By Kristen Pignuolo, Curatorial Assistant
For Auguste Rodin, the actual process of creating a sculpture was as important as the subject matter of a work. However, he did not accomplish this alone. Rodin’s studio, of which he was the master, was the workshop of a professional artist. He would work with assistants, students, and apprentices to produce art under the master’s name. At any given time, Rodin had twenty-odd technicians working for him and in 1893, he employed almost 50 people, his studio functioning on the scale of a small company.
The first step Rodin often took when creating a sculpture was drawing. According to Rodin himself, his “drawings are the key to [his] work.” Rodin would create rapid drawings, his eyes never leaving his model, to best capture their poses and gestures.
Once Rodin finished drawing, he would make a clay (or wax) sculpture from his sketch. According to some models, Rodin’s modeling was almost violent in nature, kneading the clay-like dough and throwing hunks of it around the studio. To continue modeling over a period of time, Rodin’s assistants would cover works in progress with wet rags to ensure they wouldn’t crack. Once Rodin was happy with the model, a copy was made in plaster by using a mold. He often had multiple casts made from a single work, allowing him to create several different versions of a sculpture.
While the vast majority of works in True Nature are bronze, the way many people encountered Rodin’s work in his lifetime was in plaster form. This was because the casting process was time consuming and expensive. To have a work cast in bronze, Rodin would have to raise funds or have a patron pay for the process.
At this point, Rodin would send plaster works out to foundries (factories that produce metal castings) to create the bronze version of a sculpture. Rodin preferred the lost-wax casting technique for his sculptures. For this technique, foundry workers would create a hollow mold and clay model from the final plaster model. Then, a layer of clay would be removed, creating a gap that would be filled by hot wax.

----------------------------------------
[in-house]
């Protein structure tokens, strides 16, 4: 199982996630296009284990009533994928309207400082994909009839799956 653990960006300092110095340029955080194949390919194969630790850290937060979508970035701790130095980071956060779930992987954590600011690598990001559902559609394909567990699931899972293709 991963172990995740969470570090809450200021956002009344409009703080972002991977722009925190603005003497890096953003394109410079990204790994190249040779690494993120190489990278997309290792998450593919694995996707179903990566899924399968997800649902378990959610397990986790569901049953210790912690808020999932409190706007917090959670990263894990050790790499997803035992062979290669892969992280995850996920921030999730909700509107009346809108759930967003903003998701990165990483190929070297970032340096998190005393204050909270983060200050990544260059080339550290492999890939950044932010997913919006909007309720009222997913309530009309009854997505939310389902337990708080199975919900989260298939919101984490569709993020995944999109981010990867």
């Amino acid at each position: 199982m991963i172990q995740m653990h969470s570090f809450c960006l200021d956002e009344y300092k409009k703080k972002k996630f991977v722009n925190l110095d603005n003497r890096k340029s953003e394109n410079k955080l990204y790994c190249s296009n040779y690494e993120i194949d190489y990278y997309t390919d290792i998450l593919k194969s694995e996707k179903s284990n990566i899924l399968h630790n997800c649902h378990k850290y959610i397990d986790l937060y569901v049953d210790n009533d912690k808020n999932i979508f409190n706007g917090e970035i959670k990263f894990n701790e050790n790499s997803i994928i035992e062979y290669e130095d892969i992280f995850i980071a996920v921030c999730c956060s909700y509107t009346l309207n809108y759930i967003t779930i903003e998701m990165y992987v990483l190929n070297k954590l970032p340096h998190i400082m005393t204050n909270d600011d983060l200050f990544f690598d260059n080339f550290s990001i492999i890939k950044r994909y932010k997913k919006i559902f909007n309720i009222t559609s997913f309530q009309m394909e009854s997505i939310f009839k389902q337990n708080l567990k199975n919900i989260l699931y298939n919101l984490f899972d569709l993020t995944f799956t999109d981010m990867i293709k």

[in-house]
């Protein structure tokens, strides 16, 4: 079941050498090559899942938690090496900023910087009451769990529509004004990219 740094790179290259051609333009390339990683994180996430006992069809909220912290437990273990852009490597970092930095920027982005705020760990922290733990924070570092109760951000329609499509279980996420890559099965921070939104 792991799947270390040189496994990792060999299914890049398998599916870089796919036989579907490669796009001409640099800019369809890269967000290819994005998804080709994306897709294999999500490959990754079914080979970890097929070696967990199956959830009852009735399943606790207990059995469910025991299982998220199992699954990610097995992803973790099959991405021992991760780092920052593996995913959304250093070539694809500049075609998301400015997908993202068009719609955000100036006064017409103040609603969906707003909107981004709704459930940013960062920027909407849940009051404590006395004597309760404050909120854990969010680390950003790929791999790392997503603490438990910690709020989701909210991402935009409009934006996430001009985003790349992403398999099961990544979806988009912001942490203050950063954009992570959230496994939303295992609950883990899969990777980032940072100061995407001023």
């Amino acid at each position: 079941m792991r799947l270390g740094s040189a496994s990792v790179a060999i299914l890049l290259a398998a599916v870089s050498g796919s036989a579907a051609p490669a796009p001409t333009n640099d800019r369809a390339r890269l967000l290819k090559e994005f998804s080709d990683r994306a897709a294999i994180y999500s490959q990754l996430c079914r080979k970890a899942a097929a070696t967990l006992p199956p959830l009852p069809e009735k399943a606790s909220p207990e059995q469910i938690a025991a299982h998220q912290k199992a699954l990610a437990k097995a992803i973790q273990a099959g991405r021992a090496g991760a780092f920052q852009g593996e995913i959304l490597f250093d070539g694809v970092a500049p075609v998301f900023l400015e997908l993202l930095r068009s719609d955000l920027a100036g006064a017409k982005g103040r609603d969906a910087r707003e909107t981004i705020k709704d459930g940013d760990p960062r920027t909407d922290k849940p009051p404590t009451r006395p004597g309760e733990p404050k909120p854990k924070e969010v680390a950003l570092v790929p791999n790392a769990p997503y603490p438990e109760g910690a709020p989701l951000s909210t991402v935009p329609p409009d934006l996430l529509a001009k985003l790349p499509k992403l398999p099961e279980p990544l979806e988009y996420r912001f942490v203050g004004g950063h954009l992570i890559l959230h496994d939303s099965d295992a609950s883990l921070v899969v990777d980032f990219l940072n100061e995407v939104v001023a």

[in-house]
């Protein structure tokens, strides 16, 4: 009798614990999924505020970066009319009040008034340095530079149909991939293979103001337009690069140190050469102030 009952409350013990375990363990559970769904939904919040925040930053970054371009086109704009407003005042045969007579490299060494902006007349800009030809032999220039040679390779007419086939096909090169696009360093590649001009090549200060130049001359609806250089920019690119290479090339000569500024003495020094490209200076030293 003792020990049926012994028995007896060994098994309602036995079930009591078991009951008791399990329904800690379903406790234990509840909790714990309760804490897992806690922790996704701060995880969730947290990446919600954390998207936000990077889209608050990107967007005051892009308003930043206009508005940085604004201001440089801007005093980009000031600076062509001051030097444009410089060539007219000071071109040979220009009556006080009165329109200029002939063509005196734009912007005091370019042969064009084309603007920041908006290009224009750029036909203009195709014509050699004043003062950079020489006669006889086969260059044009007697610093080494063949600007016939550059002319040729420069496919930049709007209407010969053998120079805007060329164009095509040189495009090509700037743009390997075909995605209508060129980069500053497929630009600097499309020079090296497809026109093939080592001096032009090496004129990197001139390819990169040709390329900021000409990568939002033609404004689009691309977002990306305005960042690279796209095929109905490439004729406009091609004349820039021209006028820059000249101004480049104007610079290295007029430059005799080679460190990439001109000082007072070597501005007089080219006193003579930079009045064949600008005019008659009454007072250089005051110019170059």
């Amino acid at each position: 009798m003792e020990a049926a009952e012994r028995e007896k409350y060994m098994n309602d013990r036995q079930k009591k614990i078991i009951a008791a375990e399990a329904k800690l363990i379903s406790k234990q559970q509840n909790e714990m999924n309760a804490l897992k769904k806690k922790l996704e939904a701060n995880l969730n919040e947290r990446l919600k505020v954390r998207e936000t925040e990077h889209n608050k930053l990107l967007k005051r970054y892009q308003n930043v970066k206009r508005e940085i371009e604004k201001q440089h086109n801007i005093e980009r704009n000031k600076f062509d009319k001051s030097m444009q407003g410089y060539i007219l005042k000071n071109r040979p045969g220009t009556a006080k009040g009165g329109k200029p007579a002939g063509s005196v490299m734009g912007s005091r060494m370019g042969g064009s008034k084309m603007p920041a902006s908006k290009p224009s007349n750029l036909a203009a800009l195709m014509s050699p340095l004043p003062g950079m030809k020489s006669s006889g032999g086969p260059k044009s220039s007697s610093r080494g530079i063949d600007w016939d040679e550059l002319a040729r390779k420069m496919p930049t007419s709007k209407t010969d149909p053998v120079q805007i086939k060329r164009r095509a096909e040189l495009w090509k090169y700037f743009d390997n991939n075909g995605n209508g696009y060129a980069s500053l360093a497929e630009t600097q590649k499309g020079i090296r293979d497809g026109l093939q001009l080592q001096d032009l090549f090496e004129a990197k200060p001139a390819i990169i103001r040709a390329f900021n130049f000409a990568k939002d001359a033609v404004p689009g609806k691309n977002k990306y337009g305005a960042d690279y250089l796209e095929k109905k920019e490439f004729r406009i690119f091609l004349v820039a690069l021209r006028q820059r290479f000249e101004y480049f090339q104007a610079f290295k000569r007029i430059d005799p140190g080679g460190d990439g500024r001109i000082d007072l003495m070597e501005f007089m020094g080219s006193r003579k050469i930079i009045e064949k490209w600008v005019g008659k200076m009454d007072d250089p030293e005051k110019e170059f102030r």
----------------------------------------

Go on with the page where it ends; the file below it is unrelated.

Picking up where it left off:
Channels of wax and a wax funnel were connected to parts of the figure for the molten bronze to flow through and allow gas to escape. Another plaster mold would be built around the figure and placed in a kiln. As the kiln fired, the wax would melt away. Once cool, the mold was flipped and bronze poured inside, creating the final bronze sculpture.
Once the casting process was finished, the bronze rods on the figure would be removed and any final details would be made. It is here that other artists would have the seam lines and ‘imperfections’ removed. However, Rodin notoriously eschewed this step, choosing to leave these details in the final piece. Chemicals would be applied to the metal surface to create an artificial patina, a green or brown film or sheen. This patina is usually produced by oxidation over a long period. However, Rodin chose to have them chemically created because he enjoyed the way light reflected on the treated bronze.